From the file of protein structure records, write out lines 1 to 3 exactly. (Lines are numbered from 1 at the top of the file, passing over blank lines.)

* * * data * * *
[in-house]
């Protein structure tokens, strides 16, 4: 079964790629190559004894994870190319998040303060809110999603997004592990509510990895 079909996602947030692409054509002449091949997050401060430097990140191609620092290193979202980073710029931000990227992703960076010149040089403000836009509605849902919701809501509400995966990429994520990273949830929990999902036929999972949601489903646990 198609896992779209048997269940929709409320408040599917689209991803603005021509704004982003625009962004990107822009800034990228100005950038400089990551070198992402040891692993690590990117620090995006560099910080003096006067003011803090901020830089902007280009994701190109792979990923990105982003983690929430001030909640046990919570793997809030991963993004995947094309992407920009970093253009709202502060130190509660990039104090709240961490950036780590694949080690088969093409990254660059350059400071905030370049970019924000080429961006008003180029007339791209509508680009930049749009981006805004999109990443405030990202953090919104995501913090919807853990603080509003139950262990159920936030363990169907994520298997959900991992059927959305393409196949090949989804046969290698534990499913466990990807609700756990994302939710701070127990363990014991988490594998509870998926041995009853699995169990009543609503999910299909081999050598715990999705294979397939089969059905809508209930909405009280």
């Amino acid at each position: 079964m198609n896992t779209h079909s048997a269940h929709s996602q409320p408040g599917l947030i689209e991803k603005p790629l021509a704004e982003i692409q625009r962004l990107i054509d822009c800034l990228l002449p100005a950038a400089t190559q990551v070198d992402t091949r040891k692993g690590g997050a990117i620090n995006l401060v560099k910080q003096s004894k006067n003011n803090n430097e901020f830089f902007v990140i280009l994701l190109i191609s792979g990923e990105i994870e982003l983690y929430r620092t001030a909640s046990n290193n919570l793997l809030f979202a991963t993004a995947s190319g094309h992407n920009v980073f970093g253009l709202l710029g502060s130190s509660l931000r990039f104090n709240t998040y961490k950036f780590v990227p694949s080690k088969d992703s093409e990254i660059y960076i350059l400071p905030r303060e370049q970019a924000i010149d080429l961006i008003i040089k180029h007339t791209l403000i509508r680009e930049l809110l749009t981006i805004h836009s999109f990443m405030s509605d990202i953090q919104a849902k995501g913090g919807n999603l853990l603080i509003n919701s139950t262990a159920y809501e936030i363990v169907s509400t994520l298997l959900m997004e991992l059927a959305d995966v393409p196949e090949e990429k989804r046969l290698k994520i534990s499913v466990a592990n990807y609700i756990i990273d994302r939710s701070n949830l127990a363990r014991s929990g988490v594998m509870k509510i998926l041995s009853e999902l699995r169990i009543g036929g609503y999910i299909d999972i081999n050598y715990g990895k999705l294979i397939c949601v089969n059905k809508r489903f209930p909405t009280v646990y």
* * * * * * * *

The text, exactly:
[in-house]
């Protein structure tokens, strides 16, 4: 079964790629190559004894994870190319998040303060809110999603997004592990509510990895 079909996602947030692409054509002449091949997050401060430097990140191609620092290193979202980073710029931000990227992703960076010149040089403000836009509605849902919701809501509400995966990429994520990273949830929990999902036929999972949601489903646990 198609896992779209048997269940929709409320408040599917689209991803603005021509704004982003625009962004990107822009800034990228100005950038400089990551070198992402040891692993690590990117620090995006560099910080003096006067003011803090901020830089902007280009994701190109792979990923990105982003983690929430001030909640046990919570793997809030991963993004995947094309992407920009970093253009709202502060130190509660990039104090709240961490950036780590694949080690088969093409990254660059350059400071905030370049970019924000080429961006008003180029007339791209509508680009930049749009981006805004999109990443405030990202953090919104995501913090919807853990603080509003139950262990159920936030363990169907994520298997959900991992059927959305393409196949090949989804046969290698534990499913466990990807609700756990994302939710701070127990363990014991988490594998509870998926041995009853699995169990009543609503999910299909081999050598715990999705294979397939089969059905809508209930909405009280």
């Amino acid at each position: 079964m198609n896992t779209h079909s048997a269940h929709s996602q409320p408040g599917l947030i689209e991803k603005p790629l021509a704004e982003i692409q625009r962004l990107i054509d822009c800034l990228l002449p100005a950038a400089t190559q990551v070198d992402t091949r040891k692993g690590g997050a990117i620090n995006l401060v560099k910080q003096s004894k006067n003011n803090n430097e901020f830089f902007v990140i280009l994701l190109i191609s792979g990923e990105i994870e982003l983690y929430r620092t001030a909640s046990n290193n919570l793997l809030f979202a991963t993004a995947s190319g094309h992407n920009v980073f970093g253009l709202l710029g502060s130190s509660l931000r990039f104090n709240t998040y961490k950036f780590v990227p694949s080690k088969d992703s093409e990254i660059y960076i350059l400071p905030r303060e370049q970019a924000i010149d080429l961006i008003i040089k180029h007339t791209l403000i509508r680009e930049l809110l749009t981006i805004h836009s999109f990443m405030s509605d990202i953090q919104a849902k995501g913090g919807n999603l853990l603080i509003n919701s139950t262990a159920y809501e936030i363990v169907s509400t994520l298997l959900m997004e991992l059927a959305d995966v393409p196949e090949e990429k989804r046969l290698k994520i534990s499913v466990a592990n990807y609700i756990i990273d994302r939710s701070n949830l127990a363990r014991s929990g988490v594998m509870k509510i998926l041995s009853e999902l699995r169990i009543g036929g609503y999910i299909d999972i081999n050598y715990g990895k999705l294979i397939c949601v089969n059905k809508r489903f209930p909405t009280v646990y």